Winny is a peer-to-peer file-sharing program developed by a certain Japanese individual. According to the 2006 report by the Recording Industry Association of Japan, more than three million people had tried Winny, and it had become the most popular file-sharing program in Japan. In 2003, two Japanese users of Winny were arrested and accused of sharing copyrighted materials via Winny and admitted their guilty of criminal copyright infringement. Then, the individual developer of Winny was also arrested and accused of aiding criminal copyright infringement by the users through developing Winny and providing the same to the users.
Then, in the Winny criminal case, although in 2006 the Kyoto District Court convicted the accused and sentenced the same to pay a fine, in 2009, the Osaka High Court overturned the decision by the District Court and denied that the accused’s act of developing Winny and providing the same to the users constitutes an accessory to a principal under Article 62(1) of the Penal Code of aiding criminal copyright infringement by the users. In doing so, the High Court established the standard which is favorable to a developer of a new program which would or would not be used by a user for criminal copyright infringement.
Then, on December 19, 2011, the Supreme Court found that the accused had no intention required under Article 62(1) of the Penal Code of aiding criminal copyright infringement by the users and affirmed the decision by the High Court as a conclusion. However, the Supreme Court denied the standard established by the High Court and established its own standard as follows:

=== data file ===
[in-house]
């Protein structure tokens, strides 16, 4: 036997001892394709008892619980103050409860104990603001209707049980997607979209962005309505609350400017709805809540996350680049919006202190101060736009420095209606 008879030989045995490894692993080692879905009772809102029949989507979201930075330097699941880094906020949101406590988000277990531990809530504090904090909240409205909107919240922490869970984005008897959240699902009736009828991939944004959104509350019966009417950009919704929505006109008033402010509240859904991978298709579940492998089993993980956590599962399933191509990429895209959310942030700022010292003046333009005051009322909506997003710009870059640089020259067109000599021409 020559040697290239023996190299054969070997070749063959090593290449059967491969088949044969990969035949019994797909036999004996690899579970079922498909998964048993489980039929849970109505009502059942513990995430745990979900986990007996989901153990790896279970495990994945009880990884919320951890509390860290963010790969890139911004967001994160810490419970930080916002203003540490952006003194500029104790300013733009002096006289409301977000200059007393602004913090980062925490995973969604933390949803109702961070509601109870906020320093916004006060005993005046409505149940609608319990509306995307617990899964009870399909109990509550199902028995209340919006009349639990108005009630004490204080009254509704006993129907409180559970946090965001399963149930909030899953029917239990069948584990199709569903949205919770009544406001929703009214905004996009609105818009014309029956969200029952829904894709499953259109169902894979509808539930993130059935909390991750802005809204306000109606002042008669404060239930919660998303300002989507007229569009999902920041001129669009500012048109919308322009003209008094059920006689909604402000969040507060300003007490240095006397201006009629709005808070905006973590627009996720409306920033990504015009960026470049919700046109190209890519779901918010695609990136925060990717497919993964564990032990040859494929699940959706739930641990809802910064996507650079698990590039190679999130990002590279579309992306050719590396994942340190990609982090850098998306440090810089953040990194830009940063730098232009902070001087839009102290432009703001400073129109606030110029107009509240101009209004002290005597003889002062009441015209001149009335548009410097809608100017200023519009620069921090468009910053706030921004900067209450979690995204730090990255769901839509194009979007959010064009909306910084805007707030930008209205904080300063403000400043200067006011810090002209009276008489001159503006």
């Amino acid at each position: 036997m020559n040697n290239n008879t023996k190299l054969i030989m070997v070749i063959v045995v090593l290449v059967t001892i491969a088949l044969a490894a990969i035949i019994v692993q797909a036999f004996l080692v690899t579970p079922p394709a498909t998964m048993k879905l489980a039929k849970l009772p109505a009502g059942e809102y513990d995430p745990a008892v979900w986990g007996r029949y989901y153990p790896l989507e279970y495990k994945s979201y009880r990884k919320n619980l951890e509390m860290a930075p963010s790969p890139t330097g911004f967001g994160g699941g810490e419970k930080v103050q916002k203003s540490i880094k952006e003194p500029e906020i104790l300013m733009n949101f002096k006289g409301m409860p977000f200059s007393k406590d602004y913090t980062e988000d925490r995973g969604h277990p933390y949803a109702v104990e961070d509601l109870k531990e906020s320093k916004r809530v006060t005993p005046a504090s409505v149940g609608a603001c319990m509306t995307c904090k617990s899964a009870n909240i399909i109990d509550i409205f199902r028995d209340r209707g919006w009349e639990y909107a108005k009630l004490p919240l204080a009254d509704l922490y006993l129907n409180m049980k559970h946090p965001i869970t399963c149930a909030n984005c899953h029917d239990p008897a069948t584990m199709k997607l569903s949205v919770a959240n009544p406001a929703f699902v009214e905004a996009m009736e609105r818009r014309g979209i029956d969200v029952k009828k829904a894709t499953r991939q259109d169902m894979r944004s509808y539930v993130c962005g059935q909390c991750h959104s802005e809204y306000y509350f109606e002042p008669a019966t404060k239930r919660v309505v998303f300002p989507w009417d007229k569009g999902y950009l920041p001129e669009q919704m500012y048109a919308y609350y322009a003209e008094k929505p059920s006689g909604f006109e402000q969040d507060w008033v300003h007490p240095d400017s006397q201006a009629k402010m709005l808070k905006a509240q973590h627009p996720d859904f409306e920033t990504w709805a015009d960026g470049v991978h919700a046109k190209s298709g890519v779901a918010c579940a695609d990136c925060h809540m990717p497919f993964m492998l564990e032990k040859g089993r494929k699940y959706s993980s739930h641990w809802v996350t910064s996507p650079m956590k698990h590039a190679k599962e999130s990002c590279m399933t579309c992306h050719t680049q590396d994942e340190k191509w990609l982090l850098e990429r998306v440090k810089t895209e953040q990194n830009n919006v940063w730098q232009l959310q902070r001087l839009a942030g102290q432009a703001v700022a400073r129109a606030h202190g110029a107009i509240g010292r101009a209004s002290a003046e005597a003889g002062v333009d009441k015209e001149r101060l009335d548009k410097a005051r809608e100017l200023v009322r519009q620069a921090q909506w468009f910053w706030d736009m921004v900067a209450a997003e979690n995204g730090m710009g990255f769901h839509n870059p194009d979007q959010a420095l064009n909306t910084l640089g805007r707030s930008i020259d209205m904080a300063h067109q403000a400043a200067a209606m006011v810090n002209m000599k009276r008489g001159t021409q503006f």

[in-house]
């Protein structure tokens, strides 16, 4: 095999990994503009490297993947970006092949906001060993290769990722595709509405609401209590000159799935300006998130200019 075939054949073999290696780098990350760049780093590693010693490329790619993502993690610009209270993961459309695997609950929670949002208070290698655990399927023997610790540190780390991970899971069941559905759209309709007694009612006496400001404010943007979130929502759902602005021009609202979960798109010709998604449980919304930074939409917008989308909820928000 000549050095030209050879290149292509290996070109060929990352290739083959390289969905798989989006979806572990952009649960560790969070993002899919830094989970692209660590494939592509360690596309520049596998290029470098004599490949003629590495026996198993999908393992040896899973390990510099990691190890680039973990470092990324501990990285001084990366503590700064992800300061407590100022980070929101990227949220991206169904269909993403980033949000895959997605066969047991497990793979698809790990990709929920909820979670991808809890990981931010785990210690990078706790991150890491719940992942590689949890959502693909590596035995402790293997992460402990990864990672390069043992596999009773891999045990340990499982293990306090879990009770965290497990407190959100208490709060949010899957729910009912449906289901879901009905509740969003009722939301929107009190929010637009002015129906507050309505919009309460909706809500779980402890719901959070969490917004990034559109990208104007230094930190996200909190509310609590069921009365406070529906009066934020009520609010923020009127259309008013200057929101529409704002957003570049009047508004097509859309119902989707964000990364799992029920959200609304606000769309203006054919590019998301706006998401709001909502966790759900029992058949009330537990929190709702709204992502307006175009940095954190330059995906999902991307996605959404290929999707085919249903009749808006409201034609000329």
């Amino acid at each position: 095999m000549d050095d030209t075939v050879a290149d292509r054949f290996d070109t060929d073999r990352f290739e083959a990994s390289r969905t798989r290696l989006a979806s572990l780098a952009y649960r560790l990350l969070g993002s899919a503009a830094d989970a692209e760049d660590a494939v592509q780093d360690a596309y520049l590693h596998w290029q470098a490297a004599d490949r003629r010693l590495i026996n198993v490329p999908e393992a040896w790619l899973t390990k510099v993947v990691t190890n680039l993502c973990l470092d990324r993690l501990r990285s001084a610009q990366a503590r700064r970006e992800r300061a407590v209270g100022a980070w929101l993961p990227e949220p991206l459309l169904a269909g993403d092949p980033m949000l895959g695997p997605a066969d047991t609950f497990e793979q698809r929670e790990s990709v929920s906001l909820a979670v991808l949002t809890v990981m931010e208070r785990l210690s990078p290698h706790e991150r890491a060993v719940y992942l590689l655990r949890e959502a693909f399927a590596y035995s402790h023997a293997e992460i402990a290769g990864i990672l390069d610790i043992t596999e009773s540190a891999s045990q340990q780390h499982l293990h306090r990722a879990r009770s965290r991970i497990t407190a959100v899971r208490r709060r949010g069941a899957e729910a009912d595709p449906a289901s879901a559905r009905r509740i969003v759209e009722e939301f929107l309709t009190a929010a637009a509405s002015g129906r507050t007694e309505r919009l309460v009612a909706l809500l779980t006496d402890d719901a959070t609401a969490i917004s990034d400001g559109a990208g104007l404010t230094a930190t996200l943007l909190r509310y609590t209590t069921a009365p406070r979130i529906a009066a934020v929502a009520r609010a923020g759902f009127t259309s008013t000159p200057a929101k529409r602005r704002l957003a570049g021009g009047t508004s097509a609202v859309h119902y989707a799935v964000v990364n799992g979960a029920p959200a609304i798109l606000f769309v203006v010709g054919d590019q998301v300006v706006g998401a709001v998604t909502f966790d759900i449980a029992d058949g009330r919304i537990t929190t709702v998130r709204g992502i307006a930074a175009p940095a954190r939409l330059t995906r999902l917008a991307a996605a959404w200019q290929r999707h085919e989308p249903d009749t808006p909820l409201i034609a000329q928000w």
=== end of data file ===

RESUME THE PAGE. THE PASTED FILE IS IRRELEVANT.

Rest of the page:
ii) in light of the features of or objective status of utilization of the software or method for providing the software, it is considered highly probable that among those who obtain the software, a number of people which cannot be considered to be exceptional will use the software for committing criminal copyright infringement, and the person makes the software available and provides the same to the public even though the person is aware of the high probability, and in fact said criminal copyright infringement using the software is subsequently committed.
The above standard established by the Supreme Court is not necessarily clear, although it seems to be less favorable to a developer of a new program which would or would not be used by a user for criminal copyright infringement. Therefore, the scope and impact of the decision by the Supreme Court shall be carefully studied from both sides of a copyright holder and a software developer. Further, the standard for a civil case after the decision by the Supreme Court for the criminal case shall also be carefully studied from both sides of a copyright holder and a software developer.